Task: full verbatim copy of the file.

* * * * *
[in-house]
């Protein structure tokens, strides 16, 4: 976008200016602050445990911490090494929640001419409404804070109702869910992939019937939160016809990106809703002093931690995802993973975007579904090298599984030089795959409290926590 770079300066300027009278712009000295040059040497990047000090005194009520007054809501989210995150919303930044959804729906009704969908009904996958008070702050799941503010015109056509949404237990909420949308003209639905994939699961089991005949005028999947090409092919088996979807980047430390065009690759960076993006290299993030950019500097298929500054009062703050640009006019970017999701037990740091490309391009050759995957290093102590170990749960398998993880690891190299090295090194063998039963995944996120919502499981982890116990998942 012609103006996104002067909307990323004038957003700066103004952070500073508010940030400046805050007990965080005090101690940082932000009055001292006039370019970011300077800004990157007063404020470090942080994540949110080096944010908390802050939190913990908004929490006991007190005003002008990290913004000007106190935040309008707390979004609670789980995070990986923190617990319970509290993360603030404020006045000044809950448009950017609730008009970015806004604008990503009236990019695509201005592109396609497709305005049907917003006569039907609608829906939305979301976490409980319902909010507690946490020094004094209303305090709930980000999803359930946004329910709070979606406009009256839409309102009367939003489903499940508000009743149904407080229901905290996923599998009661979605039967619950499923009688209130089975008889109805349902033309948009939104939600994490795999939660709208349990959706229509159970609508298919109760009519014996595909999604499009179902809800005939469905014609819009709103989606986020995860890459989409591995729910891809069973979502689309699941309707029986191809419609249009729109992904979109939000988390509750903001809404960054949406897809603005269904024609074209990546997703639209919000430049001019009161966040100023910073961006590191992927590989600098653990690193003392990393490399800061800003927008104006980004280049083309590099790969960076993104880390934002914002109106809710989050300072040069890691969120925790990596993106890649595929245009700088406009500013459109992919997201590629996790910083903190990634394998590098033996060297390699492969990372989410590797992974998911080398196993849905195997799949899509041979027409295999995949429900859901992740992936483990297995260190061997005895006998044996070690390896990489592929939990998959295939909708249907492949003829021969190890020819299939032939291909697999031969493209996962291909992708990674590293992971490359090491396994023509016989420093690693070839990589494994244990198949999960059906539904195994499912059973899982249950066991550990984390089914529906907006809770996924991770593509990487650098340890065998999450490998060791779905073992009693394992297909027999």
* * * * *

[in-house]
């Protein structure tokens, strides 16, 4: 976008200016602050445990911490090494929640001419409404804070109702869910992939019937939160016809990106809703002093931690995802993973975007579904090298599984030089795959409290926590 770079300066300027009278712009000295040059040497990047000090005194009520007054809501989210995150919303930044959804729906009704969908009904996958008070702050799941503010015109056509949404237990909420949308003209639905994939699961089991005949005028999947090409092919088996979807980047430390065009690759960076993006290299993030950019500097298929500054009062703050640009006019970017999701037990740091490309391009050759995957290093102590170990749960398998993880690891190299090295090194063998039963995944996120919502499981982890116990998942 012609103006996104002067909307990323004038957003700066103004952070500073508010940030400046805050007990965080005090101690940082932000009055001292006039370019970011300077800004990157007063404020470090942080994540949110080096944010908390802050939190913990908004929490006991007190005003002008990290913004000007106190935040309008707390979004609670789980995070990986923190617990319970509290993360603030404020006045000044809950448009950017609730008009970015806004604008990503009236990019695509201005592109396609497709305005049907917003006569039907609608829906939305979301976490409980319902909010507690946490020094004094209303305090709930980000999803359930946004329910709070979606406009009256839409309102009367939003489903499940508000009743149904407080229901905290996923599998009661979605039967619950499923009688209130089975008889109805349902033309948009939104939600994490795999939660709208349990959706229509159970609508298919109760009519014996595909999604499009179902809800005939469905014609819009709103989606986020995860890459989409591995729910891809069973979502689309699941309707029986191809419609249009729109992904979109939000988390509750903001809404960054949406897809603005269904024609074209990546997703639209919000430049001019009161966040100023910073961006590191992927590989600098653990690193003392990393490399800061800003927008104006980004280049083309590099790969960076993104880390934002914002109106809710989050300072040069890691969120925790990596993106890649595929245009700088406009500013459109992919997201590629996790910083903190990634394998590098033996060297390699492969990372989410590797992974998911080398196993849905195997799949899509041979027409295999995949429900859901992740992936483990297995260190061997005895006998044996070690390896990489592929939990998959295939909708249907492949003829021969190890020819299939032939291909697999031969493209996962291909992708990674590293992971490359090491396994023509016989420093690693070839990589494994244990198949999960059906539904195994499912059973899982249950066991550990984390089914529906907006809770996924991770593509990487650098340890065998999450490998060791779905073992009693394992297909027999």